Uvalde, TX is just eight hours away from Las Cruces Public Schools. Any time we hear news of a school shooting, the community is shaken to its core. Anger, fear, disbelief, and grief wash over us as many are glued to the television and social media trying to make sense of the unimaginable. When it happens so close to home, a whole other layer was added. For adults in the community, those students look like our students; we see our own children reflected in the faces of the children that died in Uvalde. Understandably, this leads to strong emotions in adults. As we navigate that, it is important that we also remain aware of and sensitive to what children need from us in the face of horrific tragedy.
School psychologist Melissa Reeves, who is co-author of the crisis response curriculum PREPaRE, sat down with the Director and Coordinator of Behavioral Health for Las Cruces Public Schools and shared poignant advice on how adults can respond to our children’s questions or concerns in the aftermath of a school shooting.
Allowing children, whatever their age, to be our guide in how we respond to them is the first order of business. Some children may be thinking about the tragedy, asking a lot of questions, and expressing many fears. It’s important that we answer honestly, and with as much compassion as we can when talking to our children. Others may not be acutely aware of what happened, or it may feel distant enough from their own lives that they are okay. This may be more common than we would expect, and in fact adults tend to worry about school shootings more than children do. It’s important to notice that, and not create distress where it doesn’t already exist by asking children to talk about it when they don’t want to or exposing them to too much information on television. While checking in with children is advisable so that they know it’s an open topic for conversation, adults should be careful not to overshare and inadvertently spread anxiety to children when they may not have been anxious to begin with.
There are highly sensitive children who will experience a great deal of worry considering what they know happened. In those cases, caring adults can and should reiterate to them that school shootings, according to criminologists, are actually very rare. When they do happen, we are inundated with live reports and updates which can make them feel more imminent and more of a threat than they are. Dr. Jamie Howard, Ph.D. and Director of Trauma and Resilience at The Child Mind Institute noted recently that the constant and graphic coverage surrounding school shootings on television and social media can make it seem like a bigger threat than it is. Dr. Howard wrote at childmind.org, “The more you watch, the more it tricks your mind into thinking it’s an increased probability of occurring.” Knowing that, it behooves adults to limit their children’s exposure to coverage of the school shooting.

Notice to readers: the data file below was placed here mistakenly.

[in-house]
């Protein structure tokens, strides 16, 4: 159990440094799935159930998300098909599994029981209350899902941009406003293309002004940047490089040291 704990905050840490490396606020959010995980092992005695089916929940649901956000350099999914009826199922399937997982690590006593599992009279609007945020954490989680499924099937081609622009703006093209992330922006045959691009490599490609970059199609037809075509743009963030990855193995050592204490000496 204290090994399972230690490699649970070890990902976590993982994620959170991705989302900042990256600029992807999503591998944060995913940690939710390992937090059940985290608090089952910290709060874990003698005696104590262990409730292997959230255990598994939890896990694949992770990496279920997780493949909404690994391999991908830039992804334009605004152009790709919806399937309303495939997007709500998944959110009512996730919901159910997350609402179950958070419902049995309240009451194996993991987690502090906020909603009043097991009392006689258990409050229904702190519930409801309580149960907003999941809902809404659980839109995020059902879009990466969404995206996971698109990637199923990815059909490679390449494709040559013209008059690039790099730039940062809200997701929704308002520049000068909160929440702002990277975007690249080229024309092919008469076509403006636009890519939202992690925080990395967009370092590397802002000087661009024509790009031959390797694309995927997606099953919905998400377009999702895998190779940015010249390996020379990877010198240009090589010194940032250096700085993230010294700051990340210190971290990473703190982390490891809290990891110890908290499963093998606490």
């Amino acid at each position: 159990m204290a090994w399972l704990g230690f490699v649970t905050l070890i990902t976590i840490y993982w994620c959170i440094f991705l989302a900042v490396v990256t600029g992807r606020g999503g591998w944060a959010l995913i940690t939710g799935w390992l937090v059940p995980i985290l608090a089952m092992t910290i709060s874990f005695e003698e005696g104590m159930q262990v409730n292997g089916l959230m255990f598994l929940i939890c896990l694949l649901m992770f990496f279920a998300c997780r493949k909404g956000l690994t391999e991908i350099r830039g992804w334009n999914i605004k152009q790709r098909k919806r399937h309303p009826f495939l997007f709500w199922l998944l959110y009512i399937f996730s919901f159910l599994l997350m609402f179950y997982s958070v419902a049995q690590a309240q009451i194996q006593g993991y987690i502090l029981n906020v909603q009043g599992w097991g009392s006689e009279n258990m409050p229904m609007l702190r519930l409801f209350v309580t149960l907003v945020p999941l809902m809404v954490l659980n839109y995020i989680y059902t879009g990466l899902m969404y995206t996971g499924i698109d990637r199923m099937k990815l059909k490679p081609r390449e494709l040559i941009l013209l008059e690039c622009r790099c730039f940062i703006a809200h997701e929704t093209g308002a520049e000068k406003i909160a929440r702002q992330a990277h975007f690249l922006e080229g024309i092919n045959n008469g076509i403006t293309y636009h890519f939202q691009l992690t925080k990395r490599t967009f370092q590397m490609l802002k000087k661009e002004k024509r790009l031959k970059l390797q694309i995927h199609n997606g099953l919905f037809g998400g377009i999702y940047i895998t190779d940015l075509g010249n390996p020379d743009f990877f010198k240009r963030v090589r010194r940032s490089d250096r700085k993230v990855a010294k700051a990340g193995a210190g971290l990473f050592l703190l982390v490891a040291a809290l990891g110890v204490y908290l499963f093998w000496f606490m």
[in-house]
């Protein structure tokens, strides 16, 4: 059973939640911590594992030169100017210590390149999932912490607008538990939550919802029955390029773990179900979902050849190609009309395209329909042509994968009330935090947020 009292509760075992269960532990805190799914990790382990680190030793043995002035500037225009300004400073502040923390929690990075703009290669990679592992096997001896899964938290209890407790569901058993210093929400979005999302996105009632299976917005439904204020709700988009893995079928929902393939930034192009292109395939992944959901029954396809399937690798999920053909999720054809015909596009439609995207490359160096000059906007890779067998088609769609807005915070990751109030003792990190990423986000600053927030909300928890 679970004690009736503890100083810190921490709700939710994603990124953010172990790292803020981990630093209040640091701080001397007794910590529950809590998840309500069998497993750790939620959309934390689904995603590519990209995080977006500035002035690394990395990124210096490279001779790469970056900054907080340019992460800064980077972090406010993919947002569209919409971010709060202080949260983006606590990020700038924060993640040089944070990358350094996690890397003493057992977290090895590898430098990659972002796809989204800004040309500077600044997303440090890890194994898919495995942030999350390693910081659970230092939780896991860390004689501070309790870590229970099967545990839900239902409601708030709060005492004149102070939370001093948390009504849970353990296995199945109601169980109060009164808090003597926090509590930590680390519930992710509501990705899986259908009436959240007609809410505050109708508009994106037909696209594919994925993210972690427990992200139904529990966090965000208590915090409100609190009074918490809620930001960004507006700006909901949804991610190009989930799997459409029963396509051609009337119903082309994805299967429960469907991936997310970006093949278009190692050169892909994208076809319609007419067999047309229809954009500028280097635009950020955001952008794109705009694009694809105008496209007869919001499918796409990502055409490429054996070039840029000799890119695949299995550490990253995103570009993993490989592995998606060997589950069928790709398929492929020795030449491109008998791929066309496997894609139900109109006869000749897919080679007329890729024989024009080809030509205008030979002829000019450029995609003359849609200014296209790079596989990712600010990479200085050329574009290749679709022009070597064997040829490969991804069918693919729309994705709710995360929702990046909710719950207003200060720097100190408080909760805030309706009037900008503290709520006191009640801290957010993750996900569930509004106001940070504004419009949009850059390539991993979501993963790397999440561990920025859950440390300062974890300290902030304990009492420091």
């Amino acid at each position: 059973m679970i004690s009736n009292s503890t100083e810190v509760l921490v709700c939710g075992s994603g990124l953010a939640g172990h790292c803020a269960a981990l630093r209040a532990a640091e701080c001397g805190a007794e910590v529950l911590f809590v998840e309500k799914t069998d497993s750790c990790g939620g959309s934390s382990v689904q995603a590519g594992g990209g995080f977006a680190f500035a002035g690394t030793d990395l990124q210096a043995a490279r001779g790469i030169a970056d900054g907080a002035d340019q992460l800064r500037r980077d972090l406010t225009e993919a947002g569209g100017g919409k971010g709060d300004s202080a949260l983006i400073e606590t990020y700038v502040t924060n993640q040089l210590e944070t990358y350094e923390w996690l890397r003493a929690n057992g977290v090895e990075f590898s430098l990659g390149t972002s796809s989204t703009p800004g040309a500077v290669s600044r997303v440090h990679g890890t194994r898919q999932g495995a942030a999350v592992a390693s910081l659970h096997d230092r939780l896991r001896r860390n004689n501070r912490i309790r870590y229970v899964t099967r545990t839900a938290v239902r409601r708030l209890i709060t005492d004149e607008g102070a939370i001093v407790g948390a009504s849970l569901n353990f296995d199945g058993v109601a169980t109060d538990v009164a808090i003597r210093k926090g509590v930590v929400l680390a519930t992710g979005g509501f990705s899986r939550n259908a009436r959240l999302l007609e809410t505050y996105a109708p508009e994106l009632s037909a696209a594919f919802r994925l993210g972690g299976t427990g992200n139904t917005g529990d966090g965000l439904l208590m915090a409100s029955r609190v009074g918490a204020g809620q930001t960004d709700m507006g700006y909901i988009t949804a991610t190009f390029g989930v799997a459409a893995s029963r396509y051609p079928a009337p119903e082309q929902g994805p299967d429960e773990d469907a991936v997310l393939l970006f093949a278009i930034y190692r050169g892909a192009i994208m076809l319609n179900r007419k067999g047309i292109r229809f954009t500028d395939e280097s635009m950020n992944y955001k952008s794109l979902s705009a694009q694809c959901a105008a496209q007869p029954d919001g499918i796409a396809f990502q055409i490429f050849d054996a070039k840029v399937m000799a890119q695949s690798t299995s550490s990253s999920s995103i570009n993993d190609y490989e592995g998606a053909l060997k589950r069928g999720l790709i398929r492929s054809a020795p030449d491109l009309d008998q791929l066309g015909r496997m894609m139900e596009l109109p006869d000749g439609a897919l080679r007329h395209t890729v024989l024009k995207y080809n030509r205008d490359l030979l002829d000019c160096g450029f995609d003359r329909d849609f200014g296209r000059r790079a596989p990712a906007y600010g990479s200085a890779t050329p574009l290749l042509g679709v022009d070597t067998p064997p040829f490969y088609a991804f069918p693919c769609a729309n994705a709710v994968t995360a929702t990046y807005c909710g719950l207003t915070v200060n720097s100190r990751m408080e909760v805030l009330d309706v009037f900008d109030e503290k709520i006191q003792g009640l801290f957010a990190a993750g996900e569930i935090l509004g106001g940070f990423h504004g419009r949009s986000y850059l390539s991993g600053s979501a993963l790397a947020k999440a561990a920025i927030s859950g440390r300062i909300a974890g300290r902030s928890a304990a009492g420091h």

However, some awareness of threats of violence at school or other public venues is important and should be framed in the context of how we can keep ourselves and each other safe. Remind children that lots of adults are watching out for them. Teach them to be aware of their environment and tune into their gut feelings. If something feels off, it probably is, and children should know who their safe adults are and that it’s important to tell a safe adult when they see or hear something that might indicate an act of violence.
When teachers and parents talk about safety measures and practice things like safety drills, doing so with calm, confidence, and competence also mitigates negative outcomes for children. We can send a message to our young people that we will protect them, they are not helpless, and there are things like situational awareness, knowing where to go and how to respond in a crisis, and keeping an open line of communication with trusted adults, can all be within their control and can keep them safe.
Amy Himelright, LPCC is the Director of Mental Health and Academic Counseling for Las Cruces Public Schools. She can be reached at firstname.lastname@example.org.